Linda Reeves hired a contractor in Indiana to perform numerous home remodeling tasks, including the construction of a covered porch. They did not execute a written contract. When the contractor walked off the job, Ms. Reeves filed suit under the Indiana Home Improvement Contracts Act. The Act, which I haven't read but which sounds similar to Illinois' Home Repair and Remodeling Act, requires a written contract for home improvements, among other things. The Act also provides that any person who violates the Act commits a "deceptive act."
The contractor alleged that the porch was not a part of the contract, but rather only on Ms. Reeves' "wish list." The state court disagreed and found in Ms. Reeves' favor to the tune of $77,000. Shortly after entry of the judgment, the contractor filed bankruptcy. Ms Reeves objected to discharge under Section 523(a)(2)(A) of the Bankruptcy Code, which requires evidence (1) that the debtor made a false representation or omission, which he either knew was false or that was made with reckless disregard for the truth; (2) that the debtor possessed an intent to deceive or defraud; and (3) that the injured person justifiably relied on the false representation. See Ojeda v. Goldberg, 599 F.3d 712, 716-717 (7th Cir. 2010).
Ms. Reeves argued that the principles of collateral estoppel required a finding of non-dischargability because a judgment under the Act constitutes a "deceptive act" under Indiana law. The bankruptcy court disagreed, as did the 7th Circuit.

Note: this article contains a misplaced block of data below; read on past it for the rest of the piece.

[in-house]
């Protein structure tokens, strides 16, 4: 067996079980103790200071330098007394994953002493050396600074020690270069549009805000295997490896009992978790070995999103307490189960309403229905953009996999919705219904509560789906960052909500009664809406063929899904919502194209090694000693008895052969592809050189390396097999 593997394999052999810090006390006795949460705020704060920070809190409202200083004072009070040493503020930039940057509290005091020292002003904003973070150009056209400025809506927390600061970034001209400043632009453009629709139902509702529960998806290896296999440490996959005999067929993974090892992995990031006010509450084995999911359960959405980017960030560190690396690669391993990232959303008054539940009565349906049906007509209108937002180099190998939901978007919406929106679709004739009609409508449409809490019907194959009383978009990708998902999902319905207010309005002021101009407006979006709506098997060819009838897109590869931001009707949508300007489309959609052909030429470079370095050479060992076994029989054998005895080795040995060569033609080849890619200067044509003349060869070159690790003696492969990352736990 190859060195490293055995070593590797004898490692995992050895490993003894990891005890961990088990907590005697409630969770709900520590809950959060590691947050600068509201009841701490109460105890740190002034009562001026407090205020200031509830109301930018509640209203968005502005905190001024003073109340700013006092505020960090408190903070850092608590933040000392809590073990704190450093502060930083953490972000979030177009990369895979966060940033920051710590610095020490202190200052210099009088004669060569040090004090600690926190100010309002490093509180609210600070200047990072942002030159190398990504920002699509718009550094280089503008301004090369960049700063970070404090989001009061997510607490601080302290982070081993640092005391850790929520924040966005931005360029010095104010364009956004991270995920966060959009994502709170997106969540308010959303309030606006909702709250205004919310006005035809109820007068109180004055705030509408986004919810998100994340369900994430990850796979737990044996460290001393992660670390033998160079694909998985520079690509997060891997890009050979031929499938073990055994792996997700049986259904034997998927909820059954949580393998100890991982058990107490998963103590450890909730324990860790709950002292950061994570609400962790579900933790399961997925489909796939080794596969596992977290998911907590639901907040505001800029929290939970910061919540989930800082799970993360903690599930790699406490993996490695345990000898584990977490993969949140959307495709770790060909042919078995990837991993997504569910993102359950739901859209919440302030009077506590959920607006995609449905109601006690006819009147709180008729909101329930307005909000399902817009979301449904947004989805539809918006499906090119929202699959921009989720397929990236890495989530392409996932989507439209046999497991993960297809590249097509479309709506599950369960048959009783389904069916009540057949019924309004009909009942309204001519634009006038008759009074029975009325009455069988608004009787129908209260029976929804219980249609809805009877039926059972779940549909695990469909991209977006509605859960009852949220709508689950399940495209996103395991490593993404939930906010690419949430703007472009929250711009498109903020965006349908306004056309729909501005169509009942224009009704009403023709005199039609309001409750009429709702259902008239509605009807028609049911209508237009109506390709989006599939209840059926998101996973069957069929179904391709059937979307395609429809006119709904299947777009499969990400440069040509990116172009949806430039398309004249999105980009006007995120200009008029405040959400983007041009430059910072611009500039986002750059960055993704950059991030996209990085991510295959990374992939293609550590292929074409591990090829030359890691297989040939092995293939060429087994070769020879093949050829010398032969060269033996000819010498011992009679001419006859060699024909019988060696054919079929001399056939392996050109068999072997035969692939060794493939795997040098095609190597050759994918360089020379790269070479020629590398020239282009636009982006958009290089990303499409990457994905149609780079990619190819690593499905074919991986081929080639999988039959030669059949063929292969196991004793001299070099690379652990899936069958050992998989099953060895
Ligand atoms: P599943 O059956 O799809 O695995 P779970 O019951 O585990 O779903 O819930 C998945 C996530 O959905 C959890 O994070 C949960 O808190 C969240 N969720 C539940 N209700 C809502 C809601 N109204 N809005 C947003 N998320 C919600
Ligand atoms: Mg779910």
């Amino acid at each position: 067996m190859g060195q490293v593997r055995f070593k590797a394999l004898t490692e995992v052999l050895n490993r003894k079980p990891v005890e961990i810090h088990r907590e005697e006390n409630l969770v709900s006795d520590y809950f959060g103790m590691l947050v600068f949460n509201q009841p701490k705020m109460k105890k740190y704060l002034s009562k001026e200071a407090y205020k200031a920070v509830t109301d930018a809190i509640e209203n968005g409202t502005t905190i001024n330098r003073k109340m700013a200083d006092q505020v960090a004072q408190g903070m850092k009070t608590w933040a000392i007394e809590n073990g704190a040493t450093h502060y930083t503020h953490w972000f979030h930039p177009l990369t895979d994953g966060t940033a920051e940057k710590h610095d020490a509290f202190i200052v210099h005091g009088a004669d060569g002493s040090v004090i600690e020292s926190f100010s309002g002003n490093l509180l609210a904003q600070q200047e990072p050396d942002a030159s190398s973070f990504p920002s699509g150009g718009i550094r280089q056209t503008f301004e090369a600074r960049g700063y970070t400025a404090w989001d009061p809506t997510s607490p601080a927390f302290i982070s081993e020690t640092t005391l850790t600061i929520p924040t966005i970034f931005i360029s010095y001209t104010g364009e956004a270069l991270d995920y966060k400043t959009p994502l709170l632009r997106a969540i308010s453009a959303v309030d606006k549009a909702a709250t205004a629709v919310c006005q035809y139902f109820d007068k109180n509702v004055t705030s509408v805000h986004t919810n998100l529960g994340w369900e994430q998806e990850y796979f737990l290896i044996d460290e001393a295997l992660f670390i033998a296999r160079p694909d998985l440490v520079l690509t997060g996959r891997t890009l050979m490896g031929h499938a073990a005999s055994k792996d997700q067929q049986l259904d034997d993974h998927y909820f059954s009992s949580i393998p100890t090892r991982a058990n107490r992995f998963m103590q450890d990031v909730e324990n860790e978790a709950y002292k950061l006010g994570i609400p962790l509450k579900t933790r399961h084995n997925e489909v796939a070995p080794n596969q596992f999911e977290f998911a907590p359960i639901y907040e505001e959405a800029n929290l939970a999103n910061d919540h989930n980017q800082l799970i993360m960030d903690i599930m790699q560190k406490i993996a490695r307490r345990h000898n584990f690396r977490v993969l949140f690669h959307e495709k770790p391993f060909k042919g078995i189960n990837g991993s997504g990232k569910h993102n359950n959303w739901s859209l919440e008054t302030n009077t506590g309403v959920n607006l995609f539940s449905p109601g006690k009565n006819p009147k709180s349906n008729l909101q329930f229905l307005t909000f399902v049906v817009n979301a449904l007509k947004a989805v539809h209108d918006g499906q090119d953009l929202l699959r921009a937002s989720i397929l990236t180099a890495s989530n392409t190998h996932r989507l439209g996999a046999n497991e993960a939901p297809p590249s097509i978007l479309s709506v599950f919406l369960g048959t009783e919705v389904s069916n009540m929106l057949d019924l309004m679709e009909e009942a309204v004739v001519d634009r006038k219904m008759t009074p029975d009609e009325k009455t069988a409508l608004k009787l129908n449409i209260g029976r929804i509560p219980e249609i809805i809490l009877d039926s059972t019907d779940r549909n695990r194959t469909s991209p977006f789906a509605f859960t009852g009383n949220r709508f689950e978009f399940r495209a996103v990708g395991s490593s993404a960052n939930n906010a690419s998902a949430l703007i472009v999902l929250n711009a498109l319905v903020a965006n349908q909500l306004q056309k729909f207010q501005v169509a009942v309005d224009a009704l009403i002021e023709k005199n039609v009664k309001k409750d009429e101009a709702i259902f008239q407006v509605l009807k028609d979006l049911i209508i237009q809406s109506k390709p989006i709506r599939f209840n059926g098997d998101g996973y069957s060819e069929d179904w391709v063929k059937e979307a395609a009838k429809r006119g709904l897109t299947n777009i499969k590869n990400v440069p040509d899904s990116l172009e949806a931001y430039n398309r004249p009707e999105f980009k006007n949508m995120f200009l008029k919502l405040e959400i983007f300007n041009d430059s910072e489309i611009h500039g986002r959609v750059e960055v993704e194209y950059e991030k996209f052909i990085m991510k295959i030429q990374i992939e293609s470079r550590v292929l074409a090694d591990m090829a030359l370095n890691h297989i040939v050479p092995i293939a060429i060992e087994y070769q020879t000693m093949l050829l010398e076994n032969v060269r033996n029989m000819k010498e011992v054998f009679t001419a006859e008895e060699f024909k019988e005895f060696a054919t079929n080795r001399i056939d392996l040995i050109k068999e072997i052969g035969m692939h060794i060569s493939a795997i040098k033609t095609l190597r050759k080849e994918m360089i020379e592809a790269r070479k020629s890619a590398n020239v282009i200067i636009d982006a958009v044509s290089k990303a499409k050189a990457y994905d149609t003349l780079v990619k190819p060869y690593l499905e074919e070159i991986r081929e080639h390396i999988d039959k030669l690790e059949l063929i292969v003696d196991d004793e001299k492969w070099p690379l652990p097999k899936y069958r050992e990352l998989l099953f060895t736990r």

The issue of the case came down to the debtor's intent. The 7th Circuit acknowledged that the findings made by the Indiana state court were entitled to collateral estoppel in the subsequent bankruptcy proceeding, but they also noted that there was never a specific finding of fraudulent intent by the trial court. Rather, the state court case basically involved a miscommunication between Ms. Reeves and contractor. The contractor testified that he did not believe that the porch was included in the contract. Ms. Reeves would have had to prove that he knew the porch was part of the deal, took payment for the porch, and never intended to build it.
Although there was a judgment entered against the contractor under the Act, and that judgment by extension constitutes a deceptive act, there was no evidence of the contractor's fraudulent intent entered at trial in the state court, or at trial in the bankruptcy court. So, Ms. Reeves' objection to the contractor's bankruptcy failed.
In Re Davis, No. 10-2757, slip op. (March 14, 2011).